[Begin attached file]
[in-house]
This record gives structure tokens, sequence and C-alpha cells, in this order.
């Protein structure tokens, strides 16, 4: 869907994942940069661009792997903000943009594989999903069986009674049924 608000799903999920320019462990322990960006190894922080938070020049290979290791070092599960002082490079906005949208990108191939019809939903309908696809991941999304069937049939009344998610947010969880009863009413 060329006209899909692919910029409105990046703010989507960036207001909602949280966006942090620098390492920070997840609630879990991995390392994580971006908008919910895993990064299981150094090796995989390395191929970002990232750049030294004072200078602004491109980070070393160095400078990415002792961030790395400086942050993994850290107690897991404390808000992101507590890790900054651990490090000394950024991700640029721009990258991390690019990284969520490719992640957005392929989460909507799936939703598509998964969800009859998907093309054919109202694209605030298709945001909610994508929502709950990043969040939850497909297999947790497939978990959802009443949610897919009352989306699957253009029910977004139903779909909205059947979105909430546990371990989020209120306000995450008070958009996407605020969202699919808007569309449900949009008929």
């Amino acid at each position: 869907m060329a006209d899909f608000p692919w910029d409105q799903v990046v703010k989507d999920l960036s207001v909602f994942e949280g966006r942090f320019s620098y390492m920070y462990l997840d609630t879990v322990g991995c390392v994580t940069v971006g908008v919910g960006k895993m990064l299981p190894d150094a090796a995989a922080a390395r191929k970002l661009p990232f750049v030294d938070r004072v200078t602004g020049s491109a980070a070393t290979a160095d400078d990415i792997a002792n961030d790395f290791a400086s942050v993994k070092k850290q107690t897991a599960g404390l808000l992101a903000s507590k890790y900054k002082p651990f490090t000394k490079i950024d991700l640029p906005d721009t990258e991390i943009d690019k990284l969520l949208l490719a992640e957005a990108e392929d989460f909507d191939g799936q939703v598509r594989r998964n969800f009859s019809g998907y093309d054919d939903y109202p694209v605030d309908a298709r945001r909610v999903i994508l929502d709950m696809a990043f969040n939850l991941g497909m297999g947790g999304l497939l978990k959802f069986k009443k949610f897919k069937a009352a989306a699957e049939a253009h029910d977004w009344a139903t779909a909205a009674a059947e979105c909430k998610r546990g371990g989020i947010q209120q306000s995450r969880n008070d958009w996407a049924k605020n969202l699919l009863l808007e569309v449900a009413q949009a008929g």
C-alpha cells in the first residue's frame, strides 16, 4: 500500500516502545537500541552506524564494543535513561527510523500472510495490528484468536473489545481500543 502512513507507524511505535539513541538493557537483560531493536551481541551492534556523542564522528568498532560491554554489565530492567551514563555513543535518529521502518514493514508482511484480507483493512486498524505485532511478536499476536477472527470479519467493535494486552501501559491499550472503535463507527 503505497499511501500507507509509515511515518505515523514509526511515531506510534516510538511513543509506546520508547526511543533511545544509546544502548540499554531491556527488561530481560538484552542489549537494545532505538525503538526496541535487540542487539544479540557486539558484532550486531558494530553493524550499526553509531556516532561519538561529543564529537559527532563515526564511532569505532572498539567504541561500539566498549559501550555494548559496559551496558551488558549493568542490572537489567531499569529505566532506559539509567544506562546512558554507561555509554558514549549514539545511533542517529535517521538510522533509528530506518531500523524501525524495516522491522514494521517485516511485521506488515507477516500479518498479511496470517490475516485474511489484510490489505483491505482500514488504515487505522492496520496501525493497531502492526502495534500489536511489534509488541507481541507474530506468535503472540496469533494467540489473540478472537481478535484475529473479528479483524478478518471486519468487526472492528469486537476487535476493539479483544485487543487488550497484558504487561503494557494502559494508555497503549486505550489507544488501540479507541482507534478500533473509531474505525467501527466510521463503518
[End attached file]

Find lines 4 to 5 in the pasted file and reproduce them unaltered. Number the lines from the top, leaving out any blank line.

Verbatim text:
């Amino acid at each position: 869907m060329a006209d899909f608000p692919w910029d409105q799903v990046v703010k989507d999920l960036s207001v909602f994942e949280g966006r942090f320019s620098y390492m920070y462990l997840d609630t879990v322990g991995c390392v994580t940069v971006g908008v919910g960006k895993m990064l299981p190894d150094a090796a995989a922080a390395r191929k970002l661009p990232f750049v030294d938070r004072v200078t602004g020049s491109a980070a070393t290979a160095d400078d990415i792997a002792n961030d790395f290791a400086s942050v993994k070092k850290q107690t897991a599960g404390l808000l992101a903000s507590k890790y900054k002082p651990f490090t000394k490079i950024d991700l640029p906005d721009t990258e991390i943009d690019k990284l969520l949208l490719a992640e957005a990108e392929d989460f909507d191939g799936q939703v598509r594989r998964n969800f009859s019809g998907y093309d054919d939903y109202p694209v605030d309908a298709r945001r909610v999903i994508l929502d709950m696809a990043f969040n939850l991941g497909m297999g947790g999304l497939l978990k959802f069986k009443k949610f897919k069937a009352a989306a699957e049939a253009h029910d977004w009344a139903t779909a909205a009674a059947e979105c909430k998610r546990g371990g989020i947010q209120q306000s995450r969880n008070d958009w996407a049924k605020n969202l699919l009863l808007e569309v449900a009413q949009a008929g």
C-alpha cells in the first residue's frame, strides 16, 4: 500500500516502545537500541552506524564494543535513561527510523500472510495490528484468536473489545481500543 502512513507507524511505535539513541538493557537483560531493536551481541551492534556523542564522528568498532560491554554489565530492567551514563555513543535518529521502518514493514508482511484480507483493512486498524505485532511478536499476536477472527470479519467493535494486552501501559491499550472503535463507527 503505497499511501500507507509509515511515518505515523514509526511515531506510534516510538511513543509506546520508547526511543533511545544509546544502548540499554531491556527488561530481560538484552542489549537494545532505538525503538526496541535487540542487539544479540557486539558484532550486531558494530553493524550499526553509531556516532561519538561529543564529537559527532563515526564511532569505532572498539567504541561500539566498549559501550555494548559496559551496558551488558549493568542490572537489567531499569529505566532506559539509567544506562546512558554507561555509554558514549549514539545511533542517529535517521538510522533509528530506518531500523524501525524495516522491522514494521517485516511485521506488515507477516500479518498479511496470517490475516485474511489484510490489505483491505482500514488504515487505522492496520496501525493497531502492526502495534500489536511489534509488541507481541507474530506468535503472540496469533494467540489473540478472537481478535484475529473479528479483524478478518471486519468487526472492528469486537476487535476493539479483544485487543487488550497484558504487561503494557494502559494508555497503549486505550489507544488501540479507541482507534478500533473509531474505525467501527466510521463503518